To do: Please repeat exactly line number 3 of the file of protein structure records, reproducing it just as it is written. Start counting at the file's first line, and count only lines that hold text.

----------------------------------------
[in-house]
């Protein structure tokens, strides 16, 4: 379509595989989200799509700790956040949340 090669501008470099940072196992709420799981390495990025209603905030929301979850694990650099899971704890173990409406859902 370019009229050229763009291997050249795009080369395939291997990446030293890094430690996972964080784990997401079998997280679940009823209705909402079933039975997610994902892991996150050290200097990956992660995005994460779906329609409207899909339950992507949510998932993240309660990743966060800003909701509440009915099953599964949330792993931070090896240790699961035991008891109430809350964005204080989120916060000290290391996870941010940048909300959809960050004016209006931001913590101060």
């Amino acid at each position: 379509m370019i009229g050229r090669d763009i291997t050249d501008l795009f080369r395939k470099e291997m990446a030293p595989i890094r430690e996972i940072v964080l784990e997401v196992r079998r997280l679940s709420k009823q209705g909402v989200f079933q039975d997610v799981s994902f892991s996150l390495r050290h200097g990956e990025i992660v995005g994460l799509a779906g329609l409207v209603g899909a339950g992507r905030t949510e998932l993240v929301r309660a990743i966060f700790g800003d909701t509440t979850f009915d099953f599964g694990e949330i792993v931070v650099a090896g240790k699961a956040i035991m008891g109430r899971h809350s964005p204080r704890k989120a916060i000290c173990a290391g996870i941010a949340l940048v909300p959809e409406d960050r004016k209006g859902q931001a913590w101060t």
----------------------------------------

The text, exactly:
């Amino acid at each position: 379509m370019i009229g050229r090669d763009i291997t050249d501008l795009f080369r395939k470099e291997m990446a030293p595989i890094r430690e996972i940072v964080l784990e997401v196992r079998r997280l679940s709420k009823q209705g909402v989200f079933q039975d997610v799981s994902f892991s996150l390495r050290h200097g990956e990025i992660v995005g994460l799509a779906g329609l409207v209603g899909a339950g992507r905030t949510e998932l993240v929301r309660a990743i966060f700790g800003d909701t509440t979850f009915d099953f599964g694990e949330i792993v931070v650099a090896g240790k699961a956040i035991m008891g109430r899971h809350s964005p204080r704890k989120a916060i000290c173990a290391g996870i941010a949340l940048v909300p959809e409406d960050r004016k209006g859902q931001a913590w101060t």